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As the time to deliver your baby approaches, there are lots of important decisions you’ll be faced with. You can make some of the decisions about what your baby needs in advance, while others may not go to plan. But it’s a good idea to take some time to think about some of these things and talk them over with your partner.
The decision to breastfeed or bottle-feed your baby is a very personal one, however it is also one that is hotly debated between parents, the medical community and the community at large.
Breast milk will undoubtedly provide your baby with the best possible nutrition in her early months and the World Health Organisation recommends that babies are fed nothing but breastmilk for the first six months of their life.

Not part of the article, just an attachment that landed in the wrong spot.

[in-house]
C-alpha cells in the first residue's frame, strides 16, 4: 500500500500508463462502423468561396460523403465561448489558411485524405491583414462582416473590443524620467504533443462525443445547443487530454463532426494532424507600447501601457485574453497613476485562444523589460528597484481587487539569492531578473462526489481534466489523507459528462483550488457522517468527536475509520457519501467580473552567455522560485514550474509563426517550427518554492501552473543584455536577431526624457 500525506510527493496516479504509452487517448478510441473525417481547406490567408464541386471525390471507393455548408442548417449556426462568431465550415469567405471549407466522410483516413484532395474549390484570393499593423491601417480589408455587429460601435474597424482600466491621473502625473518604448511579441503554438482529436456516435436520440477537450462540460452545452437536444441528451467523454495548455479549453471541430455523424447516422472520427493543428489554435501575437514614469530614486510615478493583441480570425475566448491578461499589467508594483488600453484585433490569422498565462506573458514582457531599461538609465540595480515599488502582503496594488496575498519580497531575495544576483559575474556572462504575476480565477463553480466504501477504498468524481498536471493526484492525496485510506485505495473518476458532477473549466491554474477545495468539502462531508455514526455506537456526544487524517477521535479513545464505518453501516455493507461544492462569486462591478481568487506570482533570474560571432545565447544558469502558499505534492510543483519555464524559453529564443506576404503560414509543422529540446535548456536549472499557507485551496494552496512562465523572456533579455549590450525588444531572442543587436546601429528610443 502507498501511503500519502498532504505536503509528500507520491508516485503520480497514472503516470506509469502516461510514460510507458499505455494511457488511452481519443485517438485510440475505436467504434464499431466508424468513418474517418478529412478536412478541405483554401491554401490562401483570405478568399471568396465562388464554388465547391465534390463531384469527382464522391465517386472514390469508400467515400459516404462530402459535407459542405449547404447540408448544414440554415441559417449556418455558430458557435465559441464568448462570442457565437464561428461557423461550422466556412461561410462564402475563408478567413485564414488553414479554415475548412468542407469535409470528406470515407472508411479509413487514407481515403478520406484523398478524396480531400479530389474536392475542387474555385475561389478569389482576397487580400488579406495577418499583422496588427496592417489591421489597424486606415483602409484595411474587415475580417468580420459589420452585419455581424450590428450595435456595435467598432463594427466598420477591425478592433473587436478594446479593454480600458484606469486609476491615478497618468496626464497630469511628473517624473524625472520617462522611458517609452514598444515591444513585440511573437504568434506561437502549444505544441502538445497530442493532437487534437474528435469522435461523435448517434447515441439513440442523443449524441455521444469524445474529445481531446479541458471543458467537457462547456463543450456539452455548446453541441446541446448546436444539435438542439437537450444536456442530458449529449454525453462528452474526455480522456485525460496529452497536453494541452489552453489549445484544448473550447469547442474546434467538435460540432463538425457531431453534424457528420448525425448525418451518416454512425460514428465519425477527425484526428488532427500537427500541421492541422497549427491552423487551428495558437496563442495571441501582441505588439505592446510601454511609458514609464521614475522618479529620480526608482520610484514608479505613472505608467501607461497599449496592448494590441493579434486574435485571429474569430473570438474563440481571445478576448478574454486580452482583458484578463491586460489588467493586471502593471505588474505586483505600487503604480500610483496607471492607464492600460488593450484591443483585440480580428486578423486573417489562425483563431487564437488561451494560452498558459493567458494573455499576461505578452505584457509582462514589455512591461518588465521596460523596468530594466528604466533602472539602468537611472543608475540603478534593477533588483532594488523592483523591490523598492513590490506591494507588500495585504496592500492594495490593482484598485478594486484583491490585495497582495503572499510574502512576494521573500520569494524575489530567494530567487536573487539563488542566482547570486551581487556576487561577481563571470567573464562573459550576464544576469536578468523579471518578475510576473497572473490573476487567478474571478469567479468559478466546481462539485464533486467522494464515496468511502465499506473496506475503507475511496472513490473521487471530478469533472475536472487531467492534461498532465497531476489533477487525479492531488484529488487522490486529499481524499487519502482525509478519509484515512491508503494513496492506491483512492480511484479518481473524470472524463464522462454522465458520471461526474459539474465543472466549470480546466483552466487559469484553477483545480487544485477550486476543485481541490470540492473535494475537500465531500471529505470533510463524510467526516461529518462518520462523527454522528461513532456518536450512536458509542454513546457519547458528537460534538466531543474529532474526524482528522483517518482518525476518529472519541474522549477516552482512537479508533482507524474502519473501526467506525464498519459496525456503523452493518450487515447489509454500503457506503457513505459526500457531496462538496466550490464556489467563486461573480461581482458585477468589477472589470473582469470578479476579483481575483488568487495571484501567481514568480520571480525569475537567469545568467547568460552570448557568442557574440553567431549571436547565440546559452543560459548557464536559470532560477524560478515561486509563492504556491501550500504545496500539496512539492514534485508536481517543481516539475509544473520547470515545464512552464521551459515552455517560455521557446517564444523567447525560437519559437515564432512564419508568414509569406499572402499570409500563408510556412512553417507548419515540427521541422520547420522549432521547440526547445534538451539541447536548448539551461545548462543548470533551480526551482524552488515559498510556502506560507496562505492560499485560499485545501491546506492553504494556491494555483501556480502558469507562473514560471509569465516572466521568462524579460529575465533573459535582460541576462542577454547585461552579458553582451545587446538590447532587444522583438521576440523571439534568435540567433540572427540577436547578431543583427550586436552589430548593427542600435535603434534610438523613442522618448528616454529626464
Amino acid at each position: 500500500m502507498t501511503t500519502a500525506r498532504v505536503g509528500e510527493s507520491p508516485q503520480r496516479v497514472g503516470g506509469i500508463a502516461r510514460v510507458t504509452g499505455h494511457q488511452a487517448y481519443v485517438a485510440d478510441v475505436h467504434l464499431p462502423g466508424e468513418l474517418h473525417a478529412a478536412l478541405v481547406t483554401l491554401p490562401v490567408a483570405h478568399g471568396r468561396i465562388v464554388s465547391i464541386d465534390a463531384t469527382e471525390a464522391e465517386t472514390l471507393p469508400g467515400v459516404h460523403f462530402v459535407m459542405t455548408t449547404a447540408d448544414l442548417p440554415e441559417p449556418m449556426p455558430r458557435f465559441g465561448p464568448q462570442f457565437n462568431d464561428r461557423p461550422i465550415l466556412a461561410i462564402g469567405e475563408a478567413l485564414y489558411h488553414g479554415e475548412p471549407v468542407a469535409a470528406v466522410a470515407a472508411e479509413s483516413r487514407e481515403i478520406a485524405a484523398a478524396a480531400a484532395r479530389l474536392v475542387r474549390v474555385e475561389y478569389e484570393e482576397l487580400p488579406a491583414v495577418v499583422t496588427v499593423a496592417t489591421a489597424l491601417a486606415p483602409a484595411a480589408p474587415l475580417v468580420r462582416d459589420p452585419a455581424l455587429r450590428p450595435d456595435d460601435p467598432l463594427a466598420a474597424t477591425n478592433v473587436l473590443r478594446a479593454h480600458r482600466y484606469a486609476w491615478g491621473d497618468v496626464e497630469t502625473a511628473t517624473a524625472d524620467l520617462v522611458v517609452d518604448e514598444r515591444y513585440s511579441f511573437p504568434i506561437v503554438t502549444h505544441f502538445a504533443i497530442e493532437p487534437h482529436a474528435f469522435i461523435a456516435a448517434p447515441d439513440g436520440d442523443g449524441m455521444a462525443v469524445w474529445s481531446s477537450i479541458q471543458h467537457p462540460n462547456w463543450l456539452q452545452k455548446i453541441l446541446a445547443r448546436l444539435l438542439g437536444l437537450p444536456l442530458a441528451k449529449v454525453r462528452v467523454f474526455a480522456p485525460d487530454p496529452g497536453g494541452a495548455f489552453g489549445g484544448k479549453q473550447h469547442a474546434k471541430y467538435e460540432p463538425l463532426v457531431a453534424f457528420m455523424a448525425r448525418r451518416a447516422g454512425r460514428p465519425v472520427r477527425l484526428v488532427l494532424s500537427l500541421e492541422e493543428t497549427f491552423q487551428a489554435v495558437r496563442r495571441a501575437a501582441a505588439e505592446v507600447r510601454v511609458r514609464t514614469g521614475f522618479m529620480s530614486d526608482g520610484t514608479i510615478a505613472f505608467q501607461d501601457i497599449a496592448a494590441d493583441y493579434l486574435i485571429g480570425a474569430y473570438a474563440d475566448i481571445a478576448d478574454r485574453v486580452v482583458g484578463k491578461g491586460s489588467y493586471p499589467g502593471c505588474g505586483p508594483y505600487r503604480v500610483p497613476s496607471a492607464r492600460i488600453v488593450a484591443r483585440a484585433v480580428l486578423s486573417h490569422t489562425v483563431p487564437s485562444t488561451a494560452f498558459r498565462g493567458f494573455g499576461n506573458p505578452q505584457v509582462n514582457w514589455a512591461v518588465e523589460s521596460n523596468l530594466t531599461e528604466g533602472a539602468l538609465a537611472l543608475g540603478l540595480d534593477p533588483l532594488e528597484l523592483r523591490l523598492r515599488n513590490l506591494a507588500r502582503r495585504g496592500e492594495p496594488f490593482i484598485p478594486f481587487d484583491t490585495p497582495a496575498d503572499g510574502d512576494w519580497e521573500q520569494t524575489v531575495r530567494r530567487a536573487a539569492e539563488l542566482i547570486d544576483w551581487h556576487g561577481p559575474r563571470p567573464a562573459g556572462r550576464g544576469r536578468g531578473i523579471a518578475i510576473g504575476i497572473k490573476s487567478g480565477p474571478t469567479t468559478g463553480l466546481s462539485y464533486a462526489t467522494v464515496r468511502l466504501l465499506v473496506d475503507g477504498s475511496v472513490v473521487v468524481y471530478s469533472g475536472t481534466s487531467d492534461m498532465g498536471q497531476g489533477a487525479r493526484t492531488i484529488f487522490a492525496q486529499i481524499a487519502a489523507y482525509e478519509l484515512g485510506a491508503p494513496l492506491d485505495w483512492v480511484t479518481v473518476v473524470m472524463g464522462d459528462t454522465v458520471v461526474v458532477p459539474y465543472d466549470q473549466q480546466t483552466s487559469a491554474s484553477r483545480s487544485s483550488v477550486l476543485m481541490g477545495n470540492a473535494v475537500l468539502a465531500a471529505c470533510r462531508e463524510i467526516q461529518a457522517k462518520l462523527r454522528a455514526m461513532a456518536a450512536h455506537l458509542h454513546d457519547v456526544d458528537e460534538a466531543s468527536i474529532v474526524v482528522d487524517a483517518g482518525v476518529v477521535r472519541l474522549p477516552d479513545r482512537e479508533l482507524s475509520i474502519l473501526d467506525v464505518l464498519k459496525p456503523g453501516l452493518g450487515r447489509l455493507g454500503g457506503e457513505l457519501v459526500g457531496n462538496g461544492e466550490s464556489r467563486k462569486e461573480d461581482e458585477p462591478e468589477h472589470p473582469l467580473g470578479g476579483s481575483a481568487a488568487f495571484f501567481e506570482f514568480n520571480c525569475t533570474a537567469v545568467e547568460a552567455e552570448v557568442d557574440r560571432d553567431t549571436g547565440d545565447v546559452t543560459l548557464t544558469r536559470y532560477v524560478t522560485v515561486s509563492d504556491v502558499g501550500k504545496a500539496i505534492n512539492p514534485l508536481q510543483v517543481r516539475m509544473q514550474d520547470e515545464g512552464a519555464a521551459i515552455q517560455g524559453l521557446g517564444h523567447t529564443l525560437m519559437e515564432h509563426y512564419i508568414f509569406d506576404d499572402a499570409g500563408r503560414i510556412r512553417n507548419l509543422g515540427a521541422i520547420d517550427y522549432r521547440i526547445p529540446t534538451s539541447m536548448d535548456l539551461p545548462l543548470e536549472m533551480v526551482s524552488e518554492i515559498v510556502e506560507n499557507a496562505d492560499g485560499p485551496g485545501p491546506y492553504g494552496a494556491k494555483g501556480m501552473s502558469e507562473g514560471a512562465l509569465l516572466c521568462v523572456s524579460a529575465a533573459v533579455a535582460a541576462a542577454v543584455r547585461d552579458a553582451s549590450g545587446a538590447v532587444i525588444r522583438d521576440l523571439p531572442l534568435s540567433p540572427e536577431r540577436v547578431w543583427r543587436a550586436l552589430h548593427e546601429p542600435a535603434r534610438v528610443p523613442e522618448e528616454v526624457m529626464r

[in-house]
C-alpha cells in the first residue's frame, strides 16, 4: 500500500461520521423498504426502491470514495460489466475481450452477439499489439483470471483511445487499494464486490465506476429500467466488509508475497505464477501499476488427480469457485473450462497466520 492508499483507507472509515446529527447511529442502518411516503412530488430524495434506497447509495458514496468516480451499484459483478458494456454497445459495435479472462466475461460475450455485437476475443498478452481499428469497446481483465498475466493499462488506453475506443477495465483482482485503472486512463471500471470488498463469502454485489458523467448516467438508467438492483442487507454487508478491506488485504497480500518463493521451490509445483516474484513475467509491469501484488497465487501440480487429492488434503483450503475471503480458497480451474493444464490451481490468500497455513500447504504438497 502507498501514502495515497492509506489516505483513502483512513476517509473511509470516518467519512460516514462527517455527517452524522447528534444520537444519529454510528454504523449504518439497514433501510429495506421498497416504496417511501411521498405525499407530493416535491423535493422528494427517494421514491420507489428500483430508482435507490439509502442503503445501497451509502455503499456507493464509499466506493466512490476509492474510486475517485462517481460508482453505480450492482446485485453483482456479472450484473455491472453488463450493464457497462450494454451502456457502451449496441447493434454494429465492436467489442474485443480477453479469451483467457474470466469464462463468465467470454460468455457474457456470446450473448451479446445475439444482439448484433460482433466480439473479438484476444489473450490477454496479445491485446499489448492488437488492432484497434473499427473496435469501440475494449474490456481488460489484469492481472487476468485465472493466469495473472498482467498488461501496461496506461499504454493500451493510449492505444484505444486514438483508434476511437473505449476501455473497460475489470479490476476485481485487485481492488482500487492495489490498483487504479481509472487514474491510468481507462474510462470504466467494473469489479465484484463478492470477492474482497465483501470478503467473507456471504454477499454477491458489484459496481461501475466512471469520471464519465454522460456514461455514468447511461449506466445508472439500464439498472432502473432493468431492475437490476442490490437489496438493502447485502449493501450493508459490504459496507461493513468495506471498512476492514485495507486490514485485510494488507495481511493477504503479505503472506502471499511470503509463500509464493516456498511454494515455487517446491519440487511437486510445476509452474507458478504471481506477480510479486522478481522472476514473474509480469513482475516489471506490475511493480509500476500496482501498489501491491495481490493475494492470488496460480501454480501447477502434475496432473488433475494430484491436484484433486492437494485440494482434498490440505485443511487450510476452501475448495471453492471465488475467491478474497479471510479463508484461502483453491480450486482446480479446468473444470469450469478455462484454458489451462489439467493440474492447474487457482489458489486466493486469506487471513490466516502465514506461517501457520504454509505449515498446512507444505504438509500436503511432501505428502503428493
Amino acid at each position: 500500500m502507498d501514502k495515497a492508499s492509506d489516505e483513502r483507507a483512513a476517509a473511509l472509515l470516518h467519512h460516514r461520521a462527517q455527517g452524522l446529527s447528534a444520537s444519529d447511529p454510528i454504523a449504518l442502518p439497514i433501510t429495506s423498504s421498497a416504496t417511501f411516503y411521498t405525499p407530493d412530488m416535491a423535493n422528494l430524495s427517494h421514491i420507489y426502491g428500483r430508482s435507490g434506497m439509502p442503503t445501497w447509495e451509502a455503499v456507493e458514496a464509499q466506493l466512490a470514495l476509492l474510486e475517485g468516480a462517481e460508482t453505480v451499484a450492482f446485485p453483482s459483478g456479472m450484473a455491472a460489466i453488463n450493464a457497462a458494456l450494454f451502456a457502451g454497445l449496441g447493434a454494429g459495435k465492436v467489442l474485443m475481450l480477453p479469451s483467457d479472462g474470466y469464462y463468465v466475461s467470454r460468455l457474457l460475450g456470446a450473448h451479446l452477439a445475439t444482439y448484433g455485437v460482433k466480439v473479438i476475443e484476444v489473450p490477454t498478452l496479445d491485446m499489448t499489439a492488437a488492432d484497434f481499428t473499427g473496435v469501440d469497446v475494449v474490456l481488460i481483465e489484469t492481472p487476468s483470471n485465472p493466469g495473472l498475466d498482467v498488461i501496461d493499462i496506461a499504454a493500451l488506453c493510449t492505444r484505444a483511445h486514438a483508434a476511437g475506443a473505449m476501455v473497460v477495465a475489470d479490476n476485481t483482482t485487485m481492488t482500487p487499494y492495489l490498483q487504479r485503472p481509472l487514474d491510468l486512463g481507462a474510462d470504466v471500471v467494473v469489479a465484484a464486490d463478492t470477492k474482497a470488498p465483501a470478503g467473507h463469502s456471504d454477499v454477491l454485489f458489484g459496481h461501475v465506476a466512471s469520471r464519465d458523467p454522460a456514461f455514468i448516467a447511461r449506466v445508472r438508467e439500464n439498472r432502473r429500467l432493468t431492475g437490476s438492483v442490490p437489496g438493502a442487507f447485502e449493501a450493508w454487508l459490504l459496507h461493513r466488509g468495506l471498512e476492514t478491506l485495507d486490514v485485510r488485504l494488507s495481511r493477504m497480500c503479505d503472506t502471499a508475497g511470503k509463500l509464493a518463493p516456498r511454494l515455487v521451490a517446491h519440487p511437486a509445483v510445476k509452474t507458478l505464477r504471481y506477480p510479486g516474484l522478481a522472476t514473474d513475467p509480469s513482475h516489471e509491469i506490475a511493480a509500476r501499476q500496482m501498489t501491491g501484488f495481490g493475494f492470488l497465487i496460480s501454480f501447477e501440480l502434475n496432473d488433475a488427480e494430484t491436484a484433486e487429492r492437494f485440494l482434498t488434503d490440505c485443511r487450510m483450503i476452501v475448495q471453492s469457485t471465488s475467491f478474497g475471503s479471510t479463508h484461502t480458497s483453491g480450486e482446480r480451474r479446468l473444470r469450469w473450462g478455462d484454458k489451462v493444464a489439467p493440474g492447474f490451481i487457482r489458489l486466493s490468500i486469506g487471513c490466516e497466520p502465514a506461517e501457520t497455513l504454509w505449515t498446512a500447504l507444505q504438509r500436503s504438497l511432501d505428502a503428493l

However, a few women sometimes feel strongly opposed to the idea of breastfeeding, whether for cultural, physical, family or other reasons.
Most women are able to breastfeed their child successfully given the right support and there are many baby needs services available for women in most areas of Australia.
However, with the best intentions, some women may find that breastfeeding just is not possible for them.
Before your baby arrives, it is worth reading, asking questions and gathering information so that you feel more informed about breastfeeding and you can be more comfortable about making a decision about your baby needs.
In Australia, it is unusual for boys to be circumcised unless it is a part of their family’s religious or cultural tradition and elective circumcision is not available in most Australian public hospitals or children’s hospitals.
The Australian Association of Paediatric Surgeons (AAPS), the Australasian Urological Society and the Royal Australasian College of Physicians (RACP) all recommend that boys are not routinely circumcised.